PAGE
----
Publisher: Carlton Publishing Group
Release Date: April 01, 2019
A Conversation with Caroline Jones
“Little Book of Audrey Hepburn” might be best described as a coffee table book in miniature. It would make a great end table book as it is perfect for casual browsing as it has plenty of attractive photos of the legend that is Audrey Hepburn. The text zeroes in on the iconic style of the actress and is a tribute to her timeless appeal.
Caroline Jones graciously agreed to sit down for an exclusive discussion about her book and Audrey Hepburn’s immortal appeal.
CL: Could you describe “The Little Book of Audrey Hepburn” for our readers? When and how did the idea for the book arise?
CJ: It’s really a style biography that takes you through the evolution of her unique look—from her early days as a ballet dancer to her iconic film roles. Although there have been many books on Audrey, I felt that no one had written about the way her life experiences and events had influenced her sartorial style in a chronological way.
CL: Were there any challenges in making it a reality?
CJ: Finding and getting permission to use some of the rarer pictures was sometimes a challenge.
CL: There are so many beautiful pictures of Hepburn throughout the pages of your book, but there were also thousands of photos available. How did you choose which photos should be included?
CJ: It was hard, as there are so many! But I tried to pick the ones that best told her style evolution—from chorus girl to leading lady.
CL: How did you first become interested in Audrey Hepburn?
CJ: When I watched Breakfast at Tiffany’s for the first time at age 13. I was transfixed. She was the most stylish women I’d ever seen and I immediately wanted to be like her.
CL: What made her different from other legendary actresses of the era, and why do you feel that it is so timeless?
CJ: Today the Audrey ‘look’ is so sewn into the fabric of our consciousness that it’s easy to forget how revolutionary it was when she starred in 1953’s Roman Holiday. Audrey arrived with her elfin features, willowy frame, and preppy clothes at a time when being a star meant having exaggerated womanly curves—the sort of shapely figure belonging to the pin-ups Marilyn Monroe and Jane Russell. Audrey’s signature look was boyish yet feminine, independent yet sexy, and modern yet somehow timeless. As a result it still looks fresh today.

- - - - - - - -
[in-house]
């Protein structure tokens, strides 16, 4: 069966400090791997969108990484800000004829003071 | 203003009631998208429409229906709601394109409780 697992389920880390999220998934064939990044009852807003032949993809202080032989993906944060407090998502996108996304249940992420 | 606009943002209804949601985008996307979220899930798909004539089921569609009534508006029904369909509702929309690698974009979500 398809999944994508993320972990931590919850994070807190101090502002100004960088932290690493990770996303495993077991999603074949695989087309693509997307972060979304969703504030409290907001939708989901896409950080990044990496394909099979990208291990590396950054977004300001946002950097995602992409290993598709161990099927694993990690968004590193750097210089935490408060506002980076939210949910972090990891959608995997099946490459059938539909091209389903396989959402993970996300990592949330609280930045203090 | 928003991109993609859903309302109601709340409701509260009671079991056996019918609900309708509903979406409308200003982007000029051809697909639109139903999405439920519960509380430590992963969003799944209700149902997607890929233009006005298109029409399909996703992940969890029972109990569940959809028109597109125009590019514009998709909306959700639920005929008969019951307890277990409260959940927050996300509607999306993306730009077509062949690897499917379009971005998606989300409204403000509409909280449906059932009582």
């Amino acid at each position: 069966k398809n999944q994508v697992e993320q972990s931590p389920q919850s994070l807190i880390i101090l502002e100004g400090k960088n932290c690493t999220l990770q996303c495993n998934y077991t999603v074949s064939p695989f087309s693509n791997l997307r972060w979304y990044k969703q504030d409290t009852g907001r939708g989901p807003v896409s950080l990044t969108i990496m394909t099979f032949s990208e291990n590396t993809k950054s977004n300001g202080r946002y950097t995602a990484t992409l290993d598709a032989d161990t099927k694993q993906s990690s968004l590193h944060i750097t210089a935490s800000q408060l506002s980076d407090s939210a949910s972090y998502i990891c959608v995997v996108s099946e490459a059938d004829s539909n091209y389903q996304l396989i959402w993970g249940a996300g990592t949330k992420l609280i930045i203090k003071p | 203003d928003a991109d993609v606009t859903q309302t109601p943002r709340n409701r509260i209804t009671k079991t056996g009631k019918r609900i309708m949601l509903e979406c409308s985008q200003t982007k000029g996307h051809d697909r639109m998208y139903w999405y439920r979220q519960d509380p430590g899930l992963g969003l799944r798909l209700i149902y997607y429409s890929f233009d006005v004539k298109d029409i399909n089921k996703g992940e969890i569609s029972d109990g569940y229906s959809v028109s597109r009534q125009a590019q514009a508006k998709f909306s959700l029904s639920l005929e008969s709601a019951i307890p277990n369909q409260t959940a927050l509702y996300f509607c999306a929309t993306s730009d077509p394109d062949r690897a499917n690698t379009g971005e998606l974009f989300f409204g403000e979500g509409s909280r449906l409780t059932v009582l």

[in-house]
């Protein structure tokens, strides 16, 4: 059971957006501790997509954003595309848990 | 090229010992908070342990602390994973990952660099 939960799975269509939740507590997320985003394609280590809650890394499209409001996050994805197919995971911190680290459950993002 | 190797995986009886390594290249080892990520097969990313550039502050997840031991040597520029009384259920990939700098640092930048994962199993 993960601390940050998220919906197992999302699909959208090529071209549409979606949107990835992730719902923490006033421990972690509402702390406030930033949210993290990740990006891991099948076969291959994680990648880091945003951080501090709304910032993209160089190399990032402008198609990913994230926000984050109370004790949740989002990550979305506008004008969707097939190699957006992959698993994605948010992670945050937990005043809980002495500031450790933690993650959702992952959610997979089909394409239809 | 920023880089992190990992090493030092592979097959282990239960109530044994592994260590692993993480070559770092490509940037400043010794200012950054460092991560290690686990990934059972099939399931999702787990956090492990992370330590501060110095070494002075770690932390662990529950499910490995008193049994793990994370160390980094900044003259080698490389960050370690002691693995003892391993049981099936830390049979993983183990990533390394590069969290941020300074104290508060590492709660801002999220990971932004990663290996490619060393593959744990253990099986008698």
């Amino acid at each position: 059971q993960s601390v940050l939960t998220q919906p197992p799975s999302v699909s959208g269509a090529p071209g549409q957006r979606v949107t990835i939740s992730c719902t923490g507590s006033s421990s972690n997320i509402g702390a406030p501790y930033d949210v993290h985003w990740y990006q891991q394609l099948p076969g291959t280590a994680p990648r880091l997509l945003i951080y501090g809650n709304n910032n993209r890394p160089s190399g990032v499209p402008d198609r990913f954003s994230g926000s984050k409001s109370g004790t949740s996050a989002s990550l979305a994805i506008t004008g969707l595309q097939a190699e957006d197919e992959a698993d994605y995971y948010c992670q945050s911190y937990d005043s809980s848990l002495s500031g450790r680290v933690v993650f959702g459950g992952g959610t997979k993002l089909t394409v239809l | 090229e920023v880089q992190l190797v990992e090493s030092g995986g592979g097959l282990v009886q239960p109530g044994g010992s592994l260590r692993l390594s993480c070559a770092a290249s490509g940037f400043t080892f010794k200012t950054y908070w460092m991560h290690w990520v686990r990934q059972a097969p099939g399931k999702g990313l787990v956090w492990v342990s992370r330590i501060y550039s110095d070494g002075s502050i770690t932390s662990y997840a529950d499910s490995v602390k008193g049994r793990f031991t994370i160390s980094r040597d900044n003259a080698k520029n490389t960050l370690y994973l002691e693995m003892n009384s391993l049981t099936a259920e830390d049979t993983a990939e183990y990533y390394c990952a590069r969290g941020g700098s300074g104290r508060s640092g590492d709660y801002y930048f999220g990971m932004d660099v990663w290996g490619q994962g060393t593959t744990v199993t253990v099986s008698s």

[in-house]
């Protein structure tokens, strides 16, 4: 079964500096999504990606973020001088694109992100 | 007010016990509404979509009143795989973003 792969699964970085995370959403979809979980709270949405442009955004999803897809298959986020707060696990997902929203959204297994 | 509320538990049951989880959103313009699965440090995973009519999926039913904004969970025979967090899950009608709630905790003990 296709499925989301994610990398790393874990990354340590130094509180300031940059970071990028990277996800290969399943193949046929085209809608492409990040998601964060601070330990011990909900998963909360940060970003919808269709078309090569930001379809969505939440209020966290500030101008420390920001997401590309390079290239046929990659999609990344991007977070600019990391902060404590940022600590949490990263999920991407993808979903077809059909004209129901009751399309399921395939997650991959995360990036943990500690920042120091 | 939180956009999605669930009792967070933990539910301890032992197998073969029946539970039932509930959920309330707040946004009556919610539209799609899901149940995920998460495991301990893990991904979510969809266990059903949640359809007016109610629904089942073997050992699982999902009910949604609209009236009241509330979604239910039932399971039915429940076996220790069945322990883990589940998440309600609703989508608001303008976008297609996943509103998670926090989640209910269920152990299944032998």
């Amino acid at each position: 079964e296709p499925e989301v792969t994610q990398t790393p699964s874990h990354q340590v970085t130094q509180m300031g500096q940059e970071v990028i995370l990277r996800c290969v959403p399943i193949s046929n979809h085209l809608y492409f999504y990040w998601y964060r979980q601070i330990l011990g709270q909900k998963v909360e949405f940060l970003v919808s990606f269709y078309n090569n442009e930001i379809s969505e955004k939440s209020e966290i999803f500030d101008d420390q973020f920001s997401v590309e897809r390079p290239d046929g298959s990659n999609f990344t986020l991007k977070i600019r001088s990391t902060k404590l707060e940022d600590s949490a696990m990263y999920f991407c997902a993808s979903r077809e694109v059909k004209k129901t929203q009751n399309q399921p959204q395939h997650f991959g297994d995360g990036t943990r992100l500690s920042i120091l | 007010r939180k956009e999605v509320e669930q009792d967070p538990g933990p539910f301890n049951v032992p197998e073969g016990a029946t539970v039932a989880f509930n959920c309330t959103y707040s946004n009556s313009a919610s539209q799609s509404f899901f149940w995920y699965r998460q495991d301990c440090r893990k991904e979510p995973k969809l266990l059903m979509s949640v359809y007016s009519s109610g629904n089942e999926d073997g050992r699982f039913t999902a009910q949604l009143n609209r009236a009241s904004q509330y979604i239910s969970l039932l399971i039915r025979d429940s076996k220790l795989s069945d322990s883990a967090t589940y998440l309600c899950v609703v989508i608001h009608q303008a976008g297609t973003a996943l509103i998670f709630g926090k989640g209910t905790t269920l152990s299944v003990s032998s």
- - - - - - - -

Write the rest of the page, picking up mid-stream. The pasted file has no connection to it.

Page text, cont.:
To quote Billy Wilder (who directed the breakout star in Sabrina): “After so many drive-in waitresses becoming movie stars, there has been this real drought, when along comes class. She may be a wispy, thin little thing, but when you see that girl, you know you’re really in the presence of something. It’s a rare quality, but boy do you know when you’ve found it.”
CL: The book discusses Hepburn’s legendary association with Hubert de Givenchy. What was it about his designs that made this such a fruitful collaboration?
CJ: Givenchy instinctively understood Audrey’s body shape and what suited her willowy frame—the measurements of which he often stated stayed the same throughout her life: 32-20-35. Givenchy’s structured gowns and coats perfectly showed off these tiny proportions, directing your eyes to her narrow waist and slim upper torso. But it was a symbiotic relationship, and he understood the unique quality she could add to his designs while elevating the good to the fabulous. Givenchy described this thus: “She gave a life to the clothes—she had a way of installing herself in them that I have seen in no one else since… Something magic happened. Suddenly she felt good. You could feel her excitement, her joy.”
CL: Which of her films best captures her fashion sensibilities?
CJ: Breakfast at Tiffanys, My Fair Lady, and Charade are my three favorite movies when it comes to the outfits. Each is very different in feel and style, but all demonstrate a key phase of her fashion life—and her ability to evolve.
CL: Are these films your favorites or do you prefer one of the others? Which film stands as your personal favorite, and why does this film win out over the others?
CJ: Sabrina is actually my favorite, as it was one of the first times I saw her wear ballet flat with capri pants. Such a classic look that people still want to copy now.
CL: I subscribe to a number of fashion magazines, and it is difficult to distinguish one cover from the next. The photography simply doesn’t seem nearly as iconic as those which graced the pages of periodicals in Hepburn’s heyday. It seems to me that a truly iconic cover is extremely rare. What do you think changed? Why are images of the stars of yesteryear more expressive and memorable than those today?
CJ: Fashion was a slower and more thoughtful process in those days. Dresses and outfits were more carefully planned and created. Things move so quickly in today’s ‘fast fashion’ society. Fabrics are cheap, throw away, and not intended to last as long as they were back then. Although Audrey’s style evolved, it didn’t change fundamentally. She had her own unique look that didn’t take into account the current fashions of the day. That’s what made her an icon.
As her son Sean Hepburn Ferrer said: “If there was timelessness, it was because she believed in quality. And if she is still an icon of style today, it’s because once she found her look, she stayed with it throughout her life.”
Interview by: Devon Powell